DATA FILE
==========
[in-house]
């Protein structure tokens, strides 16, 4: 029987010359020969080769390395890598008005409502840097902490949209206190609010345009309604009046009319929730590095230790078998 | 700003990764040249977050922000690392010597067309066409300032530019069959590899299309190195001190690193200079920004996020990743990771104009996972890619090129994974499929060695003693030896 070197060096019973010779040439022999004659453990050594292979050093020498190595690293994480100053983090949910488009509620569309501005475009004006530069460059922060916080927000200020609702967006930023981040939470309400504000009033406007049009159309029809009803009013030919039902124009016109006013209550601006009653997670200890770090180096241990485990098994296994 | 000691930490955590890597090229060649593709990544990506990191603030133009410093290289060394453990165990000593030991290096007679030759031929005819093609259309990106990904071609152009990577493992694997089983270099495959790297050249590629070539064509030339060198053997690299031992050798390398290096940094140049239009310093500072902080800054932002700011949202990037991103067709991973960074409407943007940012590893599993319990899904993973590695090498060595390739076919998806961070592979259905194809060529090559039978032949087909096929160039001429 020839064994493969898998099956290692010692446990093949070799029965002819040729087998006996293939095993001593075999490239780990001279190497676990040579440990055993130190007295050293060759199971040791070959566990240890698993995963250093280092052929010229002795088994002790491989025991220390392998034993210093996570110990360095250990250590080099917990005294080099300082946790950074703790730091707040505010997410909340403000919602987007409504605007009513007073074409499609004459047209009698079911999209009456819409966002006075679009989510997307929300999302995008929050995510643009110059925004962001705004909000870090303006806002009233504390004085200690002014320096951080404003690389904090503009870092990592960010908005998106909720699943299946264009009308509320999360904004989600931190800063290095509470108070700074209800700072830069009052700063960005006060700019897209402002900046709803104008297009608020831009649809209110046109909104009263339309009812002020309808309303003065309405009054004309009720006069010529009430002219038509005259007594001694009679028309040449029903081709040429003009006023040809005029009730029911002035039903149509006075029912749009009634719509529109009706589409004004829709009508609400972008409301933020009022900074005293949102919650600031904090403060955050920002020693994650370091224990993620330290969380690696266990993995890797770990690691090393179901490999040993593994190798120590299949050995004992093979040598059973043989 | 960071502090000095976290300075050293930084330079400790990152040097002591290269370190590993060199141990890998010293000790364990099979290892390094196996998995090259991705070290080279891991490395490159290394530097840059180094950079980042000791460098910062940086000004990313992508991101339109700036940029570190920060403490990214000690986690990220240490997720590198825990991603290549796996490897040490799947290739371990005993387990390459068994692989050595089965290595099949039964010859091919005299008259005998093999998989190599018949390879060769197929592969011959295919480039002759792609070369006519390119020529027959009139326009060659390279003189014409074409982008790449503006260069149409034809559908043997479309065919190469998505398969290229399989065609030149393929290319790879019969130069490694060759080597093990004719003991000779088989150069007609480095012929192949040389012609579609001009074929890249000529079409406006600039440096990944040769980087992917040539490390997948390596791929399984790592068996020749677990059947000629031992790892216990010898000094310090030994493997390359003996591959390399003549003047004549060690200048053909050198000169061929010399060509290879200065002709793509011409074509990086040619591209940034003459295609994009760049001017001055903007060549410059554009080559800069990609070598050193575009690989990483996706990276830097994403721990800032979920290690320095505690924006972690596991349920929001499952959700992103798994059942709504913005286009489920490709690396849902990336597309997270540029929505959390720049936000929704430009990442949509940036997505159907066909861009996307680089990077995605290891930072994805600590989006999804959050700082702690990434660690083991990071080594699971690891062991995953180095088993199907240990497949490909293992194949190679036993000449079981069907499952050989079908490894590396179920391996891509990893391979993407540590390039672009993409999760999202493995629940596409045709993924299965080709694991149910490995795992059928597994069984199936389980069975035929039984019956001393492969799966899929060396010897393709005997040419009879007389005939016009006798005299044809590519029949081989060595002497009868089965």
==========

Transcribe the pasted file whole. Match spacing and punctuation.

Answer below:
[in-house]
């Protein structure tokens, strides 16, 4: 029987010359020969080769390395890598008005409502840097902490949209206190609010345009309604009046009319929730590095230790078998 | 700003990764040249977050922000690392010597067309066409300032530019069959590899299309190195001190690193200079920004996020990743990771104009996972890619090129994974499929060695003693030896 070197060096019973010779040439022999004659453990050594292979050093020498190595690293994480100053983090949910488009509620569309501005475009004006530069460059922060916080927000200020609702967006930023981040939470309400504000009033406007049009159309029809009803009013030919039902124009016109006013209550601006009653997670200890770090180096241990485990098994296994 | 000691930490955590890597090229060649593709990544990506990191603030133009410093290289060394453990165990000593030991290096007679030759031929005819093609259309990106990904071609152009990577493992694997089983270099495959790297050249590629070539064509030339060198053997690299031992050798390398290096940094140049239009310093500072902080800054932002700011949202990037991103067709991973960074409407943007940012590893599993319990899904993973590695090498060595390739076919998806961070592979259905194809060529090559039978032949087909096929160039001429 020839064994493969898998099956290692010692446990093949070799029965002819040729087998006996293939095993001593075999490239780990001279190497676990040579440990055993130190007295050293060759199971040791070959566990240890698993995963250093280092052929010229002795088994002790491989025991220390392998034993210093996570110990360095250990250590080099917990005294080099300082946790950074703790730091707040505010997410909340403000919602987007409504605007009513007073074409499609004459047209009698079911999209009456819409966002006075679009989510997307929300999302995008929050995510643009110059925004962001705004909000870090303006806002009233504390004085200690002014320096951080404003690389904090503009870092990592960010908005998106909720699943299946264009009308509320999360904004989600931190800063290095509470108070700074209800700072830069009052700063960005006060700019897209402002900046709803104008297009608020831009649809209110046109909104009263339309009812002020309808309303003065309405009054004309009720006069010529009430002219038509005259007594001694009679028309040449029903081709040429003009006023040809005029009730029911002035039903149509006075029912749009009634719509529109009706589409004004829709009508609400972008409301933020009022900074005293949102919650600031904090403060955050920002020693994650370091224990993620330290969380690696266990993995890797770990690691090393179901490999040993593994190798120590299949050995004992093979040598059973043989 | 960071502090000095976290300075050293930084330079400790990152040097002591290269370190590993060199141990890998010293000790364990099979290892390094196996998995090259991705070290080279891991490395490159290394530097840059180094950079980042000791460098910062940086000004990313992508991101339109700036940029570190920060403490990214000690986690990220240490997720590198825990991603290549796996490897040490799947290739371990005993387990390459068994692989050595089965290595099949039964010859091919005299008259005998093999998989190599018949390879060769197929592969011959295919480039002759792609070369006519390119020529027959009139326009060659390279003189014409074409982008790449503006260069149409034809559908043997479309065919190469998505398969290229399989065609030149393929290319790879019969130069490694060759080597093990004719003991000779088989150069007609480095012929192949040389012609579609001009074929890249000529079409406006600039440096990944040769980087992917040539490390997948390596791929399984790592068996020749677990059947000629031992790892216990010898000094310090030994493997390359003996591959390399003549003047004549060690200048053909050198000169061929010399060509290879200065002709793509011409074509990086040619591209940034003459295609994009760049001017001055903007060549410059554009080559800069990609070598050193575009690989990483996706990276830097994403721990800032979920290690320095505690924006972690596991349920929001499952959700992103798994059942709504913005286009489920490709690396849902990336597309997270540029929505959390720049936000929704430009990442949509940036997505159907066909861009996307680089990077995605290891930072994805600590989006999804959050700082702690990434660690083991990071080594699971690891062991995953180095088993199907240990497949490909293992194949190679036993000449079981069907499952050989079908490894590396179920391996891509990893391979993407540590390039672009993409999760999202493995629940596409045709993924299965080709694991149910490995795992059928597994069984199936389980069975035929039984019956001393492969799966899929060396010897393709005997040419009879007389005939016009006798005299044809590519029949081989060595002497009868089965």